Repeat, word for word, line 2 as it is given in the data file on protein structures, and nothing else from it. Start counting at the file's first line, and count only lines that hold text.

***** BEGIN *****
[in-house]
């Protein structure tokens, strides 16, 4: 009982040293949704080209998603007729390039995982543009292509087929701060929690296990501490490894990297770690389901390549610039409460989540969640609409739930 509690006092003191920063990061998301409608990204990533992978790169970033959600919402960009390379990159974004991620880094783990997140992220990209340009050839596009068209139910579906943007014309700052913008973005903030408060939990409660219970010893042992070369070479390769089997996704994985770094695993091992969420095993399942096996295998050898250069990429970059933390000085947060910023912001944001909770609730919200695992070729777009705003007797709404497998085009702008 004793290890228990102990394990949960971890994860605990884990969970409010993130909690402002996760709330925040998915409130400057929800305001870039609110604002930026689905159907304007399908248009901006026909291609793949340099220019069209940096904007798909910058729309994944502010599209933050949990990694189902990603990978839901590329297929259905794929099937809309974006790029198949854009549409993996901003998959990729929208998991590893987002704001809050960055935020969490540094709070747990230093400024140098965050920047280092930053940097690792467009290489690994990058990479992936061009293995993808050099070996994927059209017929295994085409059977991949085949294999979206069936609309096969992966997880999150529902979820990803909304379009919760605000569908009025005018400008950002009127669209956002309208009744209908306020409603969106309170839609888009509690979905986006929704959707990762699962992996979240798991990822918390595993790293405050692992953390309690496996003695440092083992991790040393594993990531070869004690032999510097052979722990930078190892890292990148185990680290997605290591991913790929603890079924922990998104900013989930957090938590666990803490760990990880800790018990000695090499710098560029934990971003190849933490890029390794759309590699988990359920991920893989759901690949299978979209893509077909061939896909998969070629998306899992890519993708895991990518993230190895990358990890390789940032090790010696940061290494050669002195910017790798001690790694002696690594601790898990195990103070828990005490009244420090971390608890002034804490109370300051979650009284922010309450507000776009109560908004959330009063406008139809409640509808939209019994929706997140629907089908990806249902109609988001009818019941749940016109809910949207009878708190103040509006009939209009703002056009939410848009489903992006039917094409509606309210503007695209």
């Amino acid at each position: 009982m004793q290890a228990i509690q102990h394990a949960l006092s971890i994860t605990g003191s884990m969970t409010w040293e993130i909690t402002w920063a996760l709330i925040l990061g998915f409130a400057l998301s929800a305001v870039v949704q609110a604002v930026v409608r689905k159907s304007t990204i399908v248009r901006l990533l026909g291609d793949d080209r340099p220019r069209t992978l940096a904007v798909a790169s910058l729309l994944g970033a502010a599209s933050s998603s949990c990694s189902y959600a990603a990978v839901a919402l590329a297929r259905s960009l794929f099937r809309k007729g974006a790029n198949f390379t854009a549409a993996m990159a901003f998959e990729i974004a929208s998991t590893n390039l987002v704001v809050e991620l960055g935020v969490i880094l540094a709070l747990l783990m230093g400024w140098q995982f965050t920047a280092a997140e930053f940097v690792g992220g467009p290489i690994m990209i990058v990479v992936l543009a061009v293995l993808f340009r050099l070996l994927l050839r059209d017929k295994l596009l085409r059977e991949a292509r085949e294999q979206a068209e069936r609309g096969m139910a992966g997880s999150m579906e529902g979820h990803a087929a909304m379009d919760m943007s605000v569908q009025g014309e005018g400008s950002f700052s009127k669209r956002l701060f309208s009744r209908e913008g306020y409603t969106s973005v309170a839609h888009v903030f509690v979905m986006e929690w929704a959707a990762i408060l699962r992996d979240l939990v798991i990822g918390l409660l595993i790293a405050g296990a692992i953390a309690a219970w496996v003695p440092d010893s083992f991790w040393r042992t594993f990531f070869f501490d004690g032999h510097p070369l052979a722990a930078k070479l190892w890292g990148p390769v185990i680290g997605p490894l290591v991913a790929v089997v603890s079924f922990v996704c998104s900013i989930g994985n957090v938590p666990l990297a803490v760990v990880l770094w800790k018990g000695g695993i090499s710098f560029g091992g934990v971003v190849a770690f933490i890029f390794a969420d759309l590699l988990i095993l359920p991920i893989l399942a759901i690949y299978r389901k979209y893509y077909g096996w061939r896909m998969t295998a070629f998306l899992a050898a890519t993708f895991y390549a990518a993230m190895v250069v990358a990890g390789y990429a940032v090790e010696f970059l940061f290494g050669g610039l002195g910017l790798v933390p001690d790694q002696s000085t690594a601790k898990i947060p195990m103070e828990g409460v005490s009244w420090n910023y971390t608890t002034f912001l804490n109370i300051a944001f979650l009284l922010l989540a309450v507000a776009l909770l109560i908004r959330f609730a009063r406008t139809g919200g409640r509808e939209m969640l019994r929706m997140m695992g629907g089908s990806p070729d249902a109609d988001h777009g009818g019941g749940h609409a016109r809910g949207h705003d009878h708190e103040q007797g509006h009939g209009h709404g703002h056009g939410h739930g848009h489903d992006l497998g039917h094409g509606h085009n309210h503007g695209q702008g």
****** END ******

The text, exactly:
């Protein structure tokens, strides 16, 4: 009982040293949704080209998603007729390039995982543009292509087929701060929690296990501490490894990297770690389901390549610039409460989540969640609409739930 509690006092003191920063990061998301409608990204990533992978790169970033959600919402960009390379990159974004991620880094783990997140992220990209340009050839596009068209139910579906943007014309700052913008973005903030408060939990409660219970010893042992070369070479390769089997996704994985770094695993091992969420095993399942096996295998050898250069990429970059933390000085947060910023912001944001909770609730919200695992070729777009705003007797709404497998085009702008 004793290890228990102990394990949960971890994860605990884990969970409010993130909690402002996760709330925040998915409130400057929800305001870039609110604002930026689905159907304007399908248009901006026909291609793949340099220019069209940096904007798909910058729309994944502010599209933050949990990694189902990603990978839901590329297929259905794929099937809309974006790029198949854009549409993996901003998959990729929208998991590893987002704001809050960055935020969490540094709070747990230093400024140098965050920047280092930053940097690792467009290489690994990058990479992936061009293995993808050099070996994927059209017929295994085409059977991949085949294999979206069936609309096969992966997880999150529902979820990803909304379009919760605000569908009025005018400008950002009127669209956002309208009744209908306020409603969106309170839609888009509690979905986006929704959707990762699962992996979240798991990822918390595993790293405050692992953390309690496996003695440092083992991790040393594993990531070869004690032999510097052979722990930078190892890292990148185990680290997605290591991913790929603890079924922990998104900013989930957090938590666990803490760990990880800790018990000695090499710098560029934990971003190849933490890029390794759309590699988990359920991920893989759901690949299978979209893509077909061939896909998969070629998306899992890519993708895991990518993230190895990358990890390789940032090790010696940061290494050669002195910017790798001690790694002696690594601790898990195990103070828990005490009244420090971390608890002034804490109370300051979650009284922010309450507000776009109560908004959330009063406008139809409640509808939209019994929706997140629907089908990806249902109609988001009818019941749940016109809910949207009878708190103040509006009939209009703002056009939410848009489903992006039917094409509606309210503007695209």